In this sequel to The Last Child, protagonist Johnny Merrimon and his lawyer friend Jack work together to defend Hush Arbor - the land Johnny inherited that is haunted by the ghosts of slaves - from those who think they have a claim to it.
Hart is a brilliant writer, and his descriptions of the Hush — the fictitious Raven County is somewhere in the swampy and wildlife-rich lands of eastern North Carolina — are powerfully evocative.Powerful too are his glimpses into the past, into the very real evils of slavery and what really transpired between Johnny’s ancestors and the Freemantles. The new literary territory Hart ventures into in The Hush is the supernatural. There are things that happen in the Hush, in the past and today, that will require some serious suspension of disbelief on the part of Hart’s more literally minded readers. But everything — the legal machinations, wild nature, tangled history, mystery, even the magical and mystical forces — works together to create a story that grips the reader and lingers in the imagination.
Hush Arbor truly is a haunted place, and the origins of that haunting go back to the days of the African slave trade. Hart skillfully weaves that history into the primary story. Set pieces recounting some of the region’s more horrific encounters are among the highlights of an engrossing, cumulatively disturbing narrative that encompasses murder, madness, magic, betrayal and obsessive, undying love. The result is unlike anything Hart has done before. The intertwining narratives involving John Merrimon, the Freemantles and their quest to possess the land and its secrets are consistently compelling, but Hart’s central achievement is his vivid, hallucinatory portrait of Hush Arbor itself ... With its supernatural overtones and blurring of genre boundaries, The Hush may well seem like an anomaly. Regardless, readers should happily follow along into its hypnotic world.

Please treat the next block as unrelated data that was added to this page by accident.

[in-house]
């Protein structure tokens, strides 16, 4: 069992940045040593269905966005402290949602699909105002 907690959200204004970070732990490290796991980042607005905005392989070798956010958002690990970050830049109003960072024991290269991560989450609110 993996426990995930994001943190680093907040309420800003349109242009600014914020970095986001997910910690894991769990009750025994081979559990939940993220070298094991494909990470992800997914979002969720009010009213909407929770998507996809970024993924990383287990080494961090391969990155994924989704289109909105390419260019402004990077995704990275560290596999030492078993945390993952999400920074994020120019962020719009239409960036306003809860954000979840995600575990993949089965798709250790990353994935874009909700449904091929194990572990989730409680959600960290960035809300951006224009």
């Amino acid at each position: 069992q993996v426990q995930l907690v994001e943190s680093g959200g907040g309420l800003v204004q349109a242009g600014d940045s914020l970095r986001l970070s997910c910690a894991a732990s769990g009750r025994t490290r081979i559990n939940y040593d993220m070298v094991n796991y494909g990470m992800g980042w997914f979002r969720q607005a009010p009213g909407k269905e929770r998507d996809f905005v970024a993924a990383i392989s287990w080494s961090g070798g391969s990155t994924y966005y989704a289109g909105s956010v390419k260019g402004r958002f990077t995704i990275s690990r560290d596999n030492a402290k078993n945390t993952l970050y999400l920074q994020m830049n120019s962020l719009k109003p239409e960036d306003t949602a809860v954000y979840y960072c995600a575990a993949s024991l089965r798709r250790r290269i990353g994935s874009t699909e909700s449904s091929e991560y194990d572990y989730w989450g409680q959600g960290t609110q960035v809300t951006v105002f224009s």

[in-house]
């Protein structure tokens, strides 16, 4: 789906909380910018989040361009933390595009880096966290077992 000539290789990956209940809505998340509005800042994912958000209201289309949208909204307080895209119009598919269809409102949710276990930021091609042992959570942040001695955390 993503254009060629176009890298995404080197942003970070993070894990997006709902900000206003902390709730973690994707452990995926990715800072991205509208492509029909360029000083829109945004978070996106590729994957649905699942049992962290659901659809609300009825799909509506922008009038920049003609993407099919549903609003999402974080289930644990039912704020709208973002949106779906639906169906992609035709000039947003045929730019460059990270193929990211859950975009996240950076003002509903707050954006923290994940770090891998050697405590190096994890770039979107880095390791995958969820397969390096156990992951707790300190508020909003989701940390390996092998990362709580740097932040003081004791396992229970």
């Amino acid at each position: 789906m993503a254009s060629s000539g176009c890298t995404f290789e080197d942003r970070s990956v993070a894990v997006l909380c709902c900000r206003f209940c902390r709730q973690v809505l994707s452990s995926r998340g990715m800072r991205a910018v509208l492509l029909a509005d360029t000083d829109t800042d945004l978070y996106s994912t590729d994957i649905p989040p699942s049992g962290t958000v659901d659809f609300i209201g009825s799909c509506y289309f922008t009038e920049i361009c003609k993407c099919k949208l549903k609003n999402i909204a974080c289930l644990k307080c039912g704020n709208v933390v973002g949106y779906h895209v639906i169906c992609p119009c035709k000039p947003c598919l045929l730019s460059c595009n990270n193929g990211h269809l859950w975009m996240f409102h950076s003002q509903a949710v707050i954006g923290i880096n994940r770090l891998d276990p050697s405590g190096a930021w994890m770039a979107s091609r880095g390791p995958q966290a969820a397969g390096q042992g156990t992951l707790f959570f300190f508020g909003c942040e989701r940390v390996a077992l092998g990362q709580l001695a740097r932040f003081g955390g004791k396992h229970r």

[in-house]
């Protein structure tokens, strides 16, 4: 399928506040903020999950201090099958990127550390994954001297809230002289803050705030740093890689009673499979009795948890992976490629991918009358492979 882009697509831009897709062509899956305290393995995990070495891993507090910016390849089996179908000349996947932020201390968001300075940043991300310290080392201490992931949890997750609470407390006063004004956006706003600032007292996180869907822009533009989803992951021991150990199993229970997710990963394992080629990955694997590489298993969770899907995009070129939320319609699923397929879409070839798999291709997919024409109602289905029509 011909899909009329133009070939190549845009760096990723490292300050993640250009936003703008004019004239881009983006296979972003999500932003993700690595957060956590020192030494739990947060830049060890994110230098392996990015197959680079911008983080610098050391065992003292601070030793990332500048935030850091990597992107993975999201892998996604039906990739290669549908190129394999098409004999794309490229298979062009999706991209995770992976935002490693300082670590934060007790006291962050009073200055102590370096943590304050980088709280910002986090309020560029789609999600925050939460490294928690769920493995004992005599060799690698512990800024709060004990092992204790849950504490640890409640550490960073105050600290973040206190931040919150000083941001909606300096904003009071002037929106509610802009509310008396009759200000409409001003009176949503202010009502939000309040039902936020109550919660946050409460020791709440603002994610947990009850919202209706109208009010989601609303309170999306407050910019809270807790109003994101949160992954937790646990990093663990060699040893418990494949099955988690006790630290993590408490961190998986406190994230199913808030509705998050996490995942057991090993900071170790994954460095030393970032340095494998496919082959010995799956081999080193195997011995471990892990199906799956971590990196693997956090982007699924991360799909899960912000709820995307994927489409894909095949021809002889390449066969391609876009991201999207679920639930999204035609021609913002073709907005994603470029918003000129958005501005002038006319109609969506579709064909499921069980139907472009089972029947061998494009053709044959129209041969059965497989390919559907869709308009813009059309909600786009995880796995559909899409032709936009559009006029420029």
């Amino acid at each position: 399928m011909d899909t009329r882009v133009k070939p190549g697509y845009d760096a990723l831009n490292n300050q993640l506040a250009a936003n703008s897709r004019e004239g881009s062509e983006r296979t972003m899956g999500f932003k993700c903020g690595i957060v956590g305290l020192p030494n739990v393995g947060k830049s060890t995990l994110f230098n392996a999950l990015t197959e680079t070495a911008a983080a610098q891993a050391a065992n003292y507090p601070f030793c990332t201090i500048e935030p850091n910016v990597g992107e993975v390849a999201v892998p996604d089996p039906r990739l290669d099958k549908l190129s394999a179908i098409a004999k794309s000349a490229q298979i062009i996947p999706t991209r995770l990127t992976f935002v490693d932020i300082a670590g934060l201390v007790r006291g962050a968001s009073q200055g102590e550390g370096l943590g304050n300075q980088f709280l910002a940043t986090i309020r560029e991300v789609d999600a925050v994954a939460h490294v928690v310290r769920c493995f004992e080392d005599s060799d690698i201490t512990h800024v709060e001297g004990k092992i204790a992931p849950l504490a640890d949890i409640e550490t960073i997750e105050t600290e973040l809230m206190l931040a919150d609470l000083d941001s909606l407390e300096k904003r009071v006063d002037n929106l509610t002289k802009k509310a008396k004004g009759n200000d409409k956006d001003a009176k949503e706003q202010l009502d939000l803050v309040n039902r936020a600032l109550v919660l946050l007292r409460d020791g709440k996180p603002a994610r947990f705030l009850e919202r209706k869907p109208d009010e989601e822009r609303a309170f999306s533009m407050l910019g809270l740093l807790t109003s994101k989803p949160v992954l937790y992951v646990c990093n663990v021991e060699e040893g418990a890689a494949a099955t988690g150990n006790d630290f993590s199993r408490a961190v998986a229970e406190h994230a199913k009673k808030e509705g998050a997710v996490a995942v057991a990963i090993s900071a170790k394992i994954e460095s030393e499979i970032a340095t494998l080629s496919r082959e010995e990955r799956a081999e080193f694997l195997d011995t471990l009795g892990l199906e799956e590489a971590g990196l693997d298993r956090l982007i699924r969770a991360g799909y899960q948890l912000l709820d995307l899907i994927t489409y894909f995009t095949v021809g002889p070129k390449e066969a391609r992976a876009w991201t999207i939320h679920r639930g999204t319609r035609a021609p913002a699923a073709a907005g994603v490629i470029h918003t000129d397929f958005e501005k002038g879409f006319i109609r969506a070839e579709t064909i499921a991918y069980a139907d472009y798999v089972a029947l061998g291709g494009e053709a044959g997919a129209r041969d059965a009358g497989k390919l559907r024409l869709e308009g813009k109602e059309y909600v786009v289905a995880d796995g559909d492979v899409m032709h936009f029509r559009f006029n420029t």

The Hush is a novel that is reminiscent of many Southern Gothic novels: hanging trees, slave graveyards, gritty characters who have seen the inexplicable, and a history that refuses to be buried. While reading The Last Child first may help give some insight into the relationship between Johnny—the 'Little Chief'—and Jack (and it will definitely fill in some gaps with Johnny’s family), Hart manages to weave the rich backstory into his narrative without a hiccup. The two men are fully drawn characters with a relationship that is easy to get behind ... The Hush is a visceral, atmospheric novel covering 6,000 acres and 150 years of troubled history. John Hart has written a worthy follow-up to his well-received The Last Child. Readers old and new will look up from the pages sometime around midnight, flooded with relief that they’re safe in bed and not out in the twisting trails of Hush Arbor.